Molecular phylogenetics of the avian feather louse Philopterus-complex (Phthiraptera: Philopteridae)

Stanislav Kolencik, Kevin P. Johnson, Avery R. Grant, Michel P. Valim, Kamila M.D. Kuabara, Jason D. Weckstein, Julie M. Allen

Research output: Contribution to journalArticlepeer-review

Abstract

The avian feather louse Philopterus-complex (Phthiraptera: Ischnocera: Philopteridae) currently contains 12 genera that have been grouped together because of shared morphological characteristics. Although previously lumped into a single genus (Philopterus), more recent morphological treatments have separated the group into several different genera. Here we evaluate the status of these genera using DNA sequence data from 118 ingroup specimens belonging to ten genera in the Philopterus-complex: Australophilopterus Mey, 2004, Cinclosomicola Mey 2004, Clayiella Eichler, 1940, Corcorides Mey, 2004, Mayriphilopterus Mey, 2004, Paraphilopterus Mey 2004, Philopteroides Mey 2004, Philopterus Nitzsch, 1818, Tyranniphilopterus Mey, 2004, and Vinceopterus Gustafsson, Lei, Chu, Zou, and Bush, 2019. Our sampling includes 97 new louse-host association records. Our analyses suggest that the genus Debeauxoecus Conci, 1941, parasitic on pittas (Aves: Pittidae), is outside of the Philopterus-complex, and that there is strong support for the monophyly of a group containing the remaining genera from the complex. Some diverse genera, such as Philopterus (sensu stricto) and Mayriphilopterus are supported as monophyletic, whereas the genera Australophilopterus, Philopteroides, and Tyranniphilopterus are not. The present study is the largest phylogenetic reconstruction of avian lice belonging to the Philopterus-complex to date and suggests that further generic revision is needed in the group to integrate molecular and morphological information.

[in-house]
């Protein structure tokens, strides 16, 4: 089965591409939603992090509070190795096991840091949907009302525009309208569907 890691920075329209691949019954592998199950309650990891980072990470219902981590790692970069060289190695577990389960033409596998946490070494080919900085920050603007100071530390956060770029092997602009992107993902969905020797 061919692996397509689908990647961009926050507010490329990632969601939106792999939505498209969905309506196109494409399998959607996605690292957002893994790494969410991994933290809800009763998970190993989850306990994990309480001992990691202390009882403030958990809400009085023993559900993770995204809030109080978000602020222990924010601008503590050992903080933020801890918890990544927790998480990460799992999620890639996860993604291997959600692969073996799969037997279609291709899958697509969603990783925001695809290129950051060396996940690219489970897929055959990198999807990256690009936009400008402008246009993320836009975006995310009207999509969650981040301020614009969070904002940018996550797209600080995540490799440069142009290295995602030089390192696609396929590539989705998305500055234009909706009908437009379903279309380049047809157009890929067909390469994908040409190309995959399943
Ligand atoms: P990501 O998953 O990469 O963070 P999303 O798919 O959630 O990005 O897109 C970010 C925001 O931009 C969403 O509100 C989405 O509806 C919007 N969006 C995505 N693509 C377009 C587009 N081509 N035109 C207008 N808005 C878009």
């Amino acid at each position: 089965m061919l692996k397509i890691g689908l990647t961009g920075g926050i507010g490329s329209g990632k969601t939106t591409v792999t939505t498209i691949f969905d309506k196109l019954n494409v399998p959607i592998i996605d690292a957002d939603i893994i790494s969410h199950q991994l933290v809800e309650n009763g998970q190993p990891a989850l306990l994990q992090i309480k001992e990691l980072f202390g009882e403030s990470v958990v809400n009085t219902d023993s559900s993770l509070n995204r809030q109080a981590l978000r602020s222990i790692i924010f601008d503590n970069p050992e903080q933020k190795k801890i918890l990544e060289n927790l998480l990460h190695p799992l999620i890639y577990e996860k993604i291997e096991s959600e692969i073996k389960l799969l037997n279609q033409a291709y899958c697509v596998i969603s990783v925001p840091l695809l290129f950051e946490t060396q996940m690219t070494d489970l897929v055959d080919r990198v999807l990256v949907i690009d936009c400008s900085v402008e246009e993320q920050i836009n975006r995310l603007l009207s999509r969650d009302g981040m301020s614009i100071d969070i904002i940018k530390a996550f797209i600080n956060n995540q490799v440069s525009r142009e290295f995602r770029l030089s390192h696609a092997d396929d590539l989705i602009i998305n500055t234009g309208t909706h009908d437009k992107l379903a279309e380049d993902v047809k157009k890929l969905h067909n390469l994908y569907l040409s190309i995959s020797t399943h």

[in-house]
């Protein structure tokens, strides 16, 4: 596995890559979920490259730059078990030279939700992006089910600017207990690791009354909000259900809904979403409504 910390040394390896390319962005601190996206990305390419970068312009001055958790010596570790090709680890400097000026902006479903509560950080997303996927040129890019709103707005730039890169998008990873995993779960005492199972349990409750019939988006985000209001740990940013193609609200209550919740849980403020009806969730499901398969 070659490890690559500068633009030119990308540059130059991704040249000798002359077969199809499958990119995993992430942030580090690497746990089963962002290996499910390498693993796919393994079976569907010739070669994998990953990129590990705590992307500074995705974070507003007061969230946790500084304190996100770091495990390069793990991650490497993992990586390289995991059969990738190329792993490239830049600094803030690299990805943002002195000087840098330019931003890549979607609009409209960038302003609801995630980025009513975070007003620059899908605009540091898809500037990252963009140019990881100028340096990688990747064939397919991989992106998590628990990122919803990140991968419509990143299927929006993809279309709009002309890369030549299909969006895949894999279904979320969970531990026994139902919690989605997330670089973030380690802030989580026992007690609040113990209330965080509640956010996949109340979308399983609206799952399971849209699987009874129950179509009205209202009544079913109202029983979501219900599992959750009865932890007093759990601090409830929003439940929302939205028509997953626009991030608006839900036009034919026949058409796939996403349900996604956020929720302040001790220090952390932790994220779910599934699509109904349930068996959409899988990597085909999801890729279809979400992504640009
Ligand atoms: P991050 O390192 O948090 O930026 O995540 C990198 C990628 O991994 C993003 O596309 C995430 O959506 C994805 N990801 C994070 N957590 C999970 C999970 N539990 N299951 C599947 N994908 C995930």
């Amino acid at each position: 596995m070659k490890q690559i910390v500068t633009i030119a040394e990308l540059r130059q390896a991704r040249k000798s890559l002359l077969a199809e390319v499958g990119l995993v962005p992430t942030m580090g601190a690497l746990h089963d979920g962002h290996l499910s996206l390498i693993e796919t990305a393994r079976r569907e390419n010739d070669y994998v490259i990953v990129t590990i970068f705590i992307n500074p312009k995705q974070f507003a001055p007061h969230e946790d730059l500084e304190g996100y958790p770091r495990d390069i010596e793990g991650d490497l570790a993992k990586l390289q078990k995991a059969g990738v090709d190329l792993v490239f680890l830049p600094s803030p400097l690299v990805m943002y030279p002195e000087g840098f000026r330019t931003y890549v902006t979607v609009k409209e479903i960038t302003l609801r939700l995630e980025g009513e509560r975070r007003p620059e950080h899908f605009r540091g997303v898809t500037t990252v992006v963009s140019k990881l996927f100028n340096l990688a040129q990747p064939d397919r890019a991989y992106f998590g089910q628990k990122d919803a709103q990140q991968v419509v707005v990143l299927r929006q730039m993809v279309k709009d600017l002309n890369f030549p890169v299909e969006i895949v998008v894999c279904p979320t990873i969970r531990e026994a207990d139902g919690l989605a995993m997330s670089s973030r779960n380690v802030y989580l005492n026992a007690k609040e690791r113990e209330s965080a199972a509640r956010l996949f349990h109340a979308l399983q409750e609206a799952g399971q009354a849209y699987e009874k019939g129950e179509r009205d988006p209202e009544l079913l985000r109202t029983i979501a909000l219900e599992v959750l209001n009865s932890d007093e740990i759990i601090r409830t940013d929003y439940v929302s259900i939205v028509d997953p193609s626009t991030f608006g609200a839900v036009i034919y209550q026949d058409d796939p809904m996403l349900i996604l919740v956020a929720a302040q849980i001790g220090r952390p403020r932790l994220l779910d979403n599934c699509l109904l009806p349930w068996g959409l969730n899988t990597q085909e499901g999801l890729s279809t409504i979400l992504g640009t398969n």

Original languageEnglish (US)
Article number107556
JournalMolecular Phylogenetics and Evolution
Volume174
DOIs
StatePublished - Sep 2022

Keywords

  • Chewing lice
  • DNA
  • Molecular biology
  • Species complex
  • Taxonomy

ASJC Scopus subject areas

  • Genetics
  • Ecology, Evolution, Behavior and Systematics
  • Molecular Biology

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